Posted by on December 15, 2013 in Exercise, Health, Tai Chi


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Healing With Tai Chi

There’s an old joke where the patient says, “Doctor, it hurts when I do this…”. Tai chi gives the same response as the doctor, who says “Well, don’t do that.”

Tai chi engages the body’s natural healing mechanisms, which depend on both sensitivity and activity. If a movement makes you feel light-headed, aggravates an injury, or otherwise triggers negative internal feedback, then don’t do it. However, this is not a license to be passive or stagnant; instead engage what you can engage, and move in ways that don’t trip your body’s internal alarm systems. It is not a matter of enduring, but rather discovering the freedom you have within your constraints, which lets you gradually expand your range of motion and strengthen your body’s weak points. Practice moving in such a way that you could continue to do so for an hour, even if you actually only do so for five minutes. If you find a movement that you can’t endure, ease up, slow down, make changes until you are comfortable, but don’t simply give up. It is within a state of comfortable flow that you will access the resources that will accelerate your body’s healing capacity.

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Posted by on December 8, 2013 in Health


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Why Block?


230px-The_Smiling,_Proud_Wanderer_(笑傲江湖)“Grand Uncle-Master, do you think this random slashing and chopping style sword form of mine will enable me to block his fast knife chops?” Linghu Chong asked hopefully.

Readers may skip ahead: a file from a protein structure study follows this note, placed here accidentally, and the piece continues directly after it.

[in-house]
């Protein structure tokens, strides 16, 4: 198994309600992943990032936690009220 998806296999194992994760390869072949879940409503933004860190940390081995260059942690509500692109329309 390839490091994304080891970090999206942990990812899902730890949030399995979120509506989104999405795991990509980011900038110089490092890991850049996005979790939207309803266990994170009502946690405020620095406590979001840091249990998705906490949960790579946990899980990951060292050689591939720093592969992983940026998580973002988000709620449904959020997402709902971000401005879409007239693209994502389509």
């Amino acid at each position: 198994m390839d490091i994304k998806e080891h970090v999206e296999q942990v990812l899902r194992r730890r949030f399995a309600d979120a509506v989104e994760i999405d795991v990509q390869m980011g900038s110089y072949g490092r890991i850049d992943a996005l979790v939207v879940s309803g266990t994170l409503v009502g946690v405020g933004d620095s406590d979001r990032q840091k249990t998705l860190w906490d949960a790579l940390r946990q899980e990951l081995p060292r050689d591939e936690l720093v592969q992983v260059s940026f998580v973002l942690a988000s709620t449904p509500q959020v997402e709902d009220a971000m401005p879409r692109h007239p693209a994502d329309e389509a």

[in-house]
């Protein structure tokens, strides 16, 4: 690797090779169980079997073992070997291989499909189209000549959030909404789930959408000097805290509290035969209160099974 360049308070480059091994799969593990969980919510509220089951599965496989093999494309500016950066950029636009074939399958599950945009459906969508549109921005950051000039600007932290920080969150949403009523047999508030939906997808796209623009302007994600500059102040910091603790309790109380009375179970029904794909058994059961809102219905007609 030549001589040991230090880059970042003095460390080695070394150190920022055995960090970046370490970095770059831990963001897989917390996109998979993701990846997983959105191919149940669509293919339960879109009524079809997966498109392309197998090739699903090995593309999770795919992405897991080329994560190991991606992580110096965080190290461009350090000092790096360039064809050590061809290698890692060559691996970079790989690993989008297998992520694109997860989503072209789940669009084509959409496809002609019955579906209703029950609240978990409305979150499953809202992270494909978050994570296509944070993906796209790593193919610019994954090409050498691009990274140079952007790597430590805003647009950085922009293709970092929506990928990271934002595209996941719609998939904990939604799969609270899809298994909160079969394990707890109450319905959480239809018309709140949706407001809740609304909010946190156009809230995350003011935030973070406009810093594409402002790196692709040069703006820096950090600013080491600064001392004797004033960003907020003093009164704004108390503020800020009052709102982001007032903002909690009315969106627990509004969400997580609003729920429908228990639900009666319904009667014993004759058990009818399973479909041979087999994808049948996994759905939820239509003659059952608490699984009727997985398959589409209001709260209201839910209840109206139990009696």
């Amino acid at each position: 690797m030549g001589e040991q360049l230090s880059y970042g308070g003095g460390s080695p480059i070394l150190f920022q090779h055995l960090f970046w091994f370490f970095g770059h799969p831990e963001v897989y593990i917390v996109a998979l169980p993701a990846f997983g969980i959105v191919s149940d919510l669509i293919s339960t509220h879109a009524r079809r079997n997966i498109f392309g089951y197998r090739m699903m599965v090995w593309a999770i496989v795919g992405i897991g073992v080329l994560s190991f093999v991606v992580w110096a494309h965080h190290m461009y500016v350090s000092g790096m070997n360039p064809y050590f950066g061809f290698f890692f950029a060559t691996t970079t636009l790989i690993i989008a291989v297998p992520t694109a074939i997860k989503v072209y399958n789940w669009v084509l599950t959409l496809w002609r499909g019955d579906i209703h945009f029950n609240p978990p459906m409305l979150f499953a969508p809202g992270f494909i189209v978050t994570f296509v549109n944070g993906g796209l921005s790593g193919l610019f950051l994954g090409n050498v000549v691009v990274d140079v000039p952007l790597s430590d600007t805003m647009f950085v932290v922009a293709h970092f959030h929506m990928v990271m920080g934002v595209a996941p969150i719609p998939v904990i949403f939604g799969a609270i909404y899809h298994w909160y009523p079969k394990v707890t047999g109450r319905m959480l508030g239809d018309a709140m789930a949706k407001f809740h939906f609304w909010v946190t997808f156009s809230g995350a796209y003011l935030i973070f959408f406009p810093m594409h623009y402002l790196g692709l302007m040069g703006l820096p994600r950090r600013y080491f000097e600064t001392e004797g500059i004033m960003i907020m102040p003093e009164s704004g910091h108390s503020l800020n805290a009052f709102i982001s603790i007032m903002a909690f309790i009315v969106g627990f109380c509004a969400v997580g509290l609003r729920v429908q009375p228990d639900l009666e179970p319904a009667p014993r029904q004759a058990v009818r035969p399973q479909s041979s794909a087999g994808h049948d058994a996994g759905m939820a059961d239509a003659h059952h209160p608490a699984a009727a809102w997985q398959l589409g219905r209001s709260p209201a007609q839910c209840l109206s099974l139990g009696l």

“If you want to block, of course it won’t help you much. But why do you have to block?” Feng Qingyang said.


Jin Yong, Smiling Proud Wanderer

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Posted by on December 1, 2013 in Combat, Kung Fu


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Structure, Balance, Flow

Tai chi teaches us to move with structure, balance and flow.

Structure is alignment of the joints that takes forces into the bones, giving muscles mechanical advantage.

Balance is alignment with gravity that provides central equilibrium, keeping the body planted and upright.

Flow is complimentary muscular activation, allowing us to move without stress by literally getting out of our own way.

The combination of structure, balance, and flow gives rise to effortless power; deficiency in any one gives rise to powerless effort.

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Posted by on November 24, 2013 in Flow, Tai Chi


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Moving With Chi

Doing tai chi is often confused with doing forms.

Forms are a means to an end.

The end is to move with chi.

Can forms help you to move with chi?  Perhaps.

Are forms required to move with chi?  Certainly not.

When doing forms

and when not doing forms

the question tai chi asks is

“Are you moving with chi?”

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Posted by on November 17, 2013 in Chi, Tai Chi